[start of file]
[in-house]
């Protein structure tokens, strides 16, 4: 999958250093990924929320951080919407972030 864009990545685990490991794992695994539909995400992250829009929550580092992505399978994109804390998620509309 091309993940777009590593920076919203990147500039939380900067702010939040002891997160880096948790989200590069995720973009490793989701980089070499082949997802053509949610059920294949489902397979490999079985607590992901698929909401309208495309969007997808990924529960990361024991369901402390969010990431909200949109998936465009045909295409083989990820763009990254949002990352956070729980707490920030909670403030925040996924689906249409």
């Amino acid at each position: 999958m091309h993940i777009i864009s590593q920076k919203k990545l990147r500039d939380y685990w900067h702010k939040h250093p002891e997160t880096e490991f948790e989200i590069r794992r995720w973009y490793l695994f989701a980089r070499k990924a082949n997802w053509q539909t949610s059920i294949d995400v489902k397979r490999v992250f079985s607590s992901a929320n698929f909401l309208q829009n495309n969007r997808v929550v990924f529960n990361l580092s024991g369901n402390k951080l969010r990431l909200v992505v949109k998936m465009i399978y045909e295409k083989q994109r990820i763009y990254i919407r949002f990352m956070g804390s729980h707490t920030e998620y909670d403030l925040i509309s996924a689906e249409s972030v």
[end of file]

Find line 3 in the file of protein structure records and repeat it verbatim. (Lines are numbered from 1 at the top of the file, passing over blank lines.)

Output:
């Amino acid at each position: 999958m091309h993940i777009i864009s590593q920076k919203k990545l990147r500039d939380y685990w900067h702010k939040h250093p002891e997160t880096e490991f948790e989200i590069r794992r995720w973009y490793l695994f989701a980089r070499k990924a082949n997802w053509q539909t949610s059920i294949d995400v489902k397979r490999v992250f079985s607590s992901a929320n698929f909401l309208q829009n495309n969007r997808v929550v990924f529960n990361l580092s024991g369901n402390k951080l969010r990431l909200v992505v949109k998936m465009i399978y045909e295409k083989q994109r990820i763009y990254i919407r949002f990352m956070g804390s729980h707490t920030e998620y909670d403030l925040i509309s996924a689906e249409s972030v």